The Second Listening Book will be released in October and continues James’s storytelling mission. There will be a whole load more fab tales with gorgeous line drawings from Carys Jenkins, Alice Journeaux and Josh Gauton, as well as lovely photos from Mark Lewis. As I’m sure I’ve mentioned before, these are rather good coffee table books. This time you notice it’s dark blue, so beverages of all description don’t show up on it. You can even put it on top of the first TLB to cover up any stains. But enough of my house tidying tips – the back blurb sums up what’s inside better than I can:

I enjoy reading James Webb, not just because he is a gifted and imaginative storyteller, but because he provides nourishing soul food for the journeys we all make through the deserts of life.  With his creative imagination he provokes a range of emotions in the reader and I invite you to step inside and be prepared to find something for which your soul has cried out.

David Coffey OBE – Global Ambassador for BMS World Mission

There are very few books I read that can make me laugh and think profoundly at the same time. This book however is one of them. As a child I used to watch Tales of the Unexpected and loved the twists at the end – James’ book easily surpasses them. It is very easy to read and yet worthwhile at the same time as each story contains spiritual truths (which aren’t at all preachy and sometimes not obvious!). ‎This is a book you have to try – you won’t regret it.

Eric Harmer – Pastor of Barton Church, Canterbury and Author of Build-Your-Own Bible Study

If you would like to pass on a foretaste of the joy to a friend, why not send them the free Little Book of Listening eBook or point them to James’s Blog – the regular one, that is, but not necessarily the guest postings.

Happy Reading!

Much love from

Elsa Lewis

PS. Get in touch if you’d like a batch of books for your church and I’ll get them dropped off in time for the launch – especially if you’re in Aus or the US – I’d just love to pop over 🙂


James’s Blog: A Guest Blog from Rev. Ulysses Giblet.

James’s Blog:  A Guest Blog from Rev. Ulysses Giblet.

I’ve been told that every good blog needs a guest blogger now and then. Fortunately, I’ve been able to convince a long time friend, the Reverend Ulysses Giblet, to contribute to my page. Here’s some of his thoughts on preaching.

When James asked me if I’d write something for his blog, I was happy to help. I decided I should write a short article on a topic that James knows nothing about – preaching.

Why Church Leaders Need to Be Good Preachers:

There are many qualities that are desirable in church leaders, such as punctuality, good personal hygiene and great hair & teeth, but the most important quality for a church leader is the ability to crank out top quality sermons on demand. Here are three reasons why this is the case:

  1. A good Sunday will make people forget about what you did on Monday to Saturday.

We’ve all had a bad week at some time. Perhaps we chose our words poorly during a difficult church meeting. Maybe we punched someone in the face during a complicated pastoral situation. What if people are asking tricky questions about why that money from the building fund is resting in your personal bank account? We’ve all been there – I know that I have. Thankfully, when you’re a good preacher, Sunday morning becomes an opportunity to remind people why they employed you. If you can milk a few tears out of the congregation when preaching then they’ll be more than happy to overlook your minor failings, such as being unapproachable, pastorally insensitive and morally bankrupt.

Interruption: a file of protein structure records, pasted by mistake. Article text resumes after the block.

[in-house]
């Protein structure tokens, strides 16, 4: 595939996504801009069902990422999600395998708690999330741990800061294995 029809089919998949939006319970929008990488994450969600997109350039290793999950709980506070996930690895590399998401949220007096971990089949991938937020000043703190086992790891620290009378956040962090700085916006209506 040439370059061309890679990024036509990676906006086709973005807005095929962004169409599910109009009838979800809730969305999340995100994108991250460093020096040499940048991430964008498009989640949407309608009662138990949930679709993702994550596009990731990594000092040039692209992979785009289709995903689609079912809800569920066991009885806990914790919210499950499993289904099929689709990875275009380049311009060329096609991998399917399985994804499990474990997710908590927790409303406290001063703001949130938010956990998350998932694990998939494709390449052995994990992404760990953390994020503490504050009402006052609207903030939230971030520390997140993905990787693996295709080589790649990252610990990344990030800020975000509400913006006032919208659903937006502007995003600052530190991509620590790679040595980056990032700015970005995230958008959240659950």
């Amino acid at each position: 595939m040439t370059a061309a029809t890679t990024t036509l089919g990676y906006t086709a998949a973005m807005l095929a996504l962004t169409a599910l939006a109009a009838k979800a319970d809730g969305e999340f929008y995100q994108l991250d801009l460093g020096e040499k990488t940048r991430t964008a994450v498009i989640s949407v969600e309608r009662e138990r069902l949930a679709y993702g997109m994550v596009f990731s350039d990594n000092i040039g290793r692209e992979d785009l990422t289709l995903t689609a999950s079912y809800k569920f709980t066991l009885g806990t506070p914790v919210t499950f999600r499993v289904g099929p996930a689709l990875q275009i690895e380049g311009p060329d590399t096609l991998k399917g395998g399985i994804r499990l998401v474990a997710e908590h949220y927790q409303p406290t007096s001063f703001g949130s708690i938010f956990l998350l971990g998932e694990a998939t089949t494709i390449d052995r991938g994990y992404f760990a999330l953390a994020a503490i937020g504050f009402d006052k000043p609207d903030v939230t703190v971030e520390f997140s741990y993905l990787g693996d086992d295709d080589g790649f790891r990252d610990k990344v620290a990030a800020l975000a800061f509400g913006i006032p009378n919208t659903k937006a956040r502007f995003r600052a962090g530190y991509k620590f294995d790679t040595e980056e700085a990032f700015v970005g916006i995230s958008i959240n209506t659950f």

1. Ca Ching!

If you’re anything like me, then you went into the ministry because it involves no heavy lifting and presents fantastic money making opportunities for the right people. If you want to make the big bucks you need to find your way into one of the top tier churches – you know, those mega churches where the congregation is big enough to comfortably employ fifteen full-time members of staff. Some churches also have such distinguished historic reputations that they’re full of rich people (who love all that stuff). All the best (i.e. richest) churches have one thing in common – they love excellent preachers. That’s what they’re looking for in their ministers, so put a bit of effort into improving your preaching and wait for the lucrative job offers to come rolling in. It’s even better in America, where an English accent can be worth as much as an extra $10,000 a year. Money for old rope!

  1. You only have to be visible one day a week.

If you’re an excellent preacher, in a church with a reputation for excellent preaching, then people are happy for you to ‘delegate’ most of the work of the church to others while you focus on the truly important job of preparing for Sunday’s sermon. In fact, they’ll probably insist on it. Here’s a line that you might want to memorise – “I’m sorry, I can’t come and help you with that difficult situation, because Mondays through to Thursdays are my sermon preparation days”. Fantastic. As added good news, the more experience you have, the quicker you can prepare sermons. After a while, you’ll be done by Monday afternoon and have the rest of your ‘sermon preparation’ days for important spiritual tasks, like sleeping in, eating chocolate and binge watching TV.